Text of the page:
Considering that malocclusion can lead to a wide range of functional, esthetic, and psychosocial problems and may also impair children’s quality of life, knowledge of its prevalence and severity in children with ADHD is valuable in early diagnosis and treatment planning. Thus, this study aimed to determine the prevalence and severity of malocclusion in children with ADHD and to estimate the association between malocclusion and the presence of a functional disorder among this population.
Material and methods
This cross-sectional study was carried out at the Orthodontic Clinic of the Université de Montréal and the Division of Dentistry of the Montreal Children’s Hospital in Quebec, Canada. The study received ethics approval from the ethics committees of both participating institutions, and informed consent was provided by all children and their parents.
Children aged between 6 and 17 years with a medical diagnosis of ADHD were included in this study. Eligible children were those in mixed or permanent dentition and with no other underlying medical condition. Each child with ADHD was matched with a healthy child (control) with the same demographic characteristics (sex and year of birth). The eligibility criteria of the control group were the same as that of the ADHD group. Children with previous orthodontic treatment were excluded.
The sample size estimation was based on a difference of 5 units and a standard deviation of 8 units in the Dental Aesthetic Index (DAI) between the 2 groups. Using a 2-tailed independent-samples t test (α = 0.05) and a power of 80%, we determined that 84 patients, 42 in each group, were required for this study.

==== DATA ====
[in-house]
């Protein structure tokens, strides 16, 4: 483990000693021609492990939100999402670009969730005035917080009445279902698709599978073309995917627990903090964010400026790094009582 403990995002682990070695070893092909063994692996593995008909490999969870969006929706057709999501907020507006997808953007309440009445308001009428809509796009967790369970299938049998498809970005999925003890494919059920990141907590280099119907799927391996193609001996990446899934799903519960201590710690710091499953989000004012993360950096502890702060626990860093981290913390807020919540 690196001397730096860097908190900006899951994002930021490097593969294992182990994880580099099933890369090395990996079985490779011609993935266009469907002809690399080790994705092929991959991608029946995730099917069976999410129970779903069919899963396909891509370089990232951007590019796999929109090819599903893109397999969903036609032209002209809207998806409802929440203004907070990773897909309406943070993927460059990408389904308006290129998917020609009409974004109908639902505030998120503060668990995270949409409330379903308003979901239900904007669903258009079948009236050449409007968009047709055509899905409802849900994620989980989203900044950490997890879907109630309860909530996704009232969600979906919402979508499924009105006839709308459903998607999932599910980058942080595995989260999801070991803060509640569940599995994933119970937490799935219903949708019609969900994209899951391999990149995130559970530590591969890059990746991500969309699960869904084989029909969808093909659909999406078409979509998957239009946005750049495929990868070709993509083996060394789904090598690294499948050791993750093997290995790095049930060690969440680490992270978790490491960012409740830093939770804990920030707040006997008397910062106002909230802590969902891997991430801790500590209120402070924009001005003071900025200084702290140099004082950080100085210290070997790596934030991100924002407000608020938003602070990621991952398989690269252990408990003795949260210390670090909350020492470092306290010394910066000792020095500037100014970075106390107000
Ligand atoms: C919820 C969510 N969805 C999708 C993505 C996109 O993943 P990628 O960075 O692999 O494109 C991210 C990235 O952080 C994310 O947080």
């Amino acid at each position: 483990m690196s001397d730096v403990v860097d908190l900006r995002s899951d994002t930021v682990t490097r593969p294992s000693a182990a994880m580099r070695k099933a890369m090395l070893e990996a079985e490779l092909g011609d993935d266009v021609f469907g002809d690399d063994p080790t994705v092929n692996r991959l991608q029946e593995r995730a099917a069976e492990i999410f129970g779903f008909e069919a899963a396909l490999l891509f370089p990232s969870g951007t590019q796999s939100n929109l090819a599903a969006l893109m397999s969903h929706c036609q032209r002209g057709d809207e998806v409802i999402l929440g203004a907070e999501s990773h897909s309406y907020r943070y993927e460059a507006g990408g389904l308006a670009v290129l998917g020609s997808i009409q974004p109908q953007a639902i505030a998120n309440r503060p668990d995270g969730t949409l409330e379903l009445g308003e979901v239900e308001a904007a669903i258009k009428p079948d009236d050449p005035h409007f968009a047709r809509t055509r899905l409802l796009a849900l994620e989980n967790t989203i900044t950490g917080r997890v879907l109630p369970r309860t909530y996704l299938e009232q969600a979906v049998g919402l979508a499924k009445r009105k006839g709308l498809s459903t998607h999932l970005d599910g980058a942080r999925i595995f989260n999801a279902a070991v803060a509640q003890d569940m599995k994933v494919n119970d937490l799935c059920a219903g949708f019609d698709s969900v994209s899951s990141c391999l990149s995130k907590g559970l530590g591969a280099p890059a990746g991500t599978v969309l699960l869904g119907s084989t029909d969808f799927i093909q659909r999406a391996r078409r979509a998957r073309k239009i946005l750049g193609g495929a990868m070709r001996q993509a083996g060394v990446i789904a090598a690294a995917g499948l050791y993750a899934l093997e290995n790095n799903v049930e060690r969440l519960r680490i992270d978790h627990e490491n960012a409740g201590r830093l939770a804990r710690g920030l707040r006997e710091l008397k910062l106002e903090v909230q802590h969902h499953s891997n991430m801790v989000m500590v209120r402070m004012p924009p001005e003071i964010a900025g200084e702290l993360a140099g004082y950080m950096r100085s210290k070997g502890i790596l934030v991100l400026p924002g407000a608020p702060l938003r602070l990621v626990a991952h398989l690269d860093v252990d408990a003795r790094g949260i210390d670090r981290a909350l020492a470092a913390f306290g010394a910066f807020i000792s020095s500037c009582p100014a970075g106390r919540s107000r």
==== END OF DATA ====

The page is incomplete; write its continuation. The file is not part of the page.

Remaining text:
Measures included an orthodontic examination and a questionnaire. All children were clinically examined by 3 licensed resident dentists from the Division of Dentistry (Montreal Children’s Hospital) and by 1 resident of the Orthodontic Clinic of the Université de Montréal. Before initiating data collection, the resident dentists were trained and calibrated, and a reliability test was conducted to ensure the accuracy of the results obtained. The DAI was used to measure the severity of malocclusion and need for orthodontic treatment among the study population. The DAI is an occlusal index designed to categorize malocclusion into groups according to the level and priority of orthodontic treatment required. This index involves evaluating parameters of dentofacial anomalies as follows: (1) missing teeth, (2) crowding, (3) spacing, (4) interincisal diastema, (5) largest maxillary irregularity, (6) largest mandibular irregularity, (7) overjet, (8) overbite, (9) anterior open bite, and (10) anteroposterior molar relationship (Angle classification). Each DAI component has a specific regression coefficient to yield the DAI score. In this study, we also evaluated the children’s labial incompetence, hyperactivity of the mentalis muscle, significant rotations, deviation of the dental midlines, dental anomalies, curve of Spee, Monson’s sphere, and curve of Wilson. The children’s oral habits, including nail biting, bruxism, clenching, and nonnutritive sucking habits (pacifier use and finger sucking), were also recorded.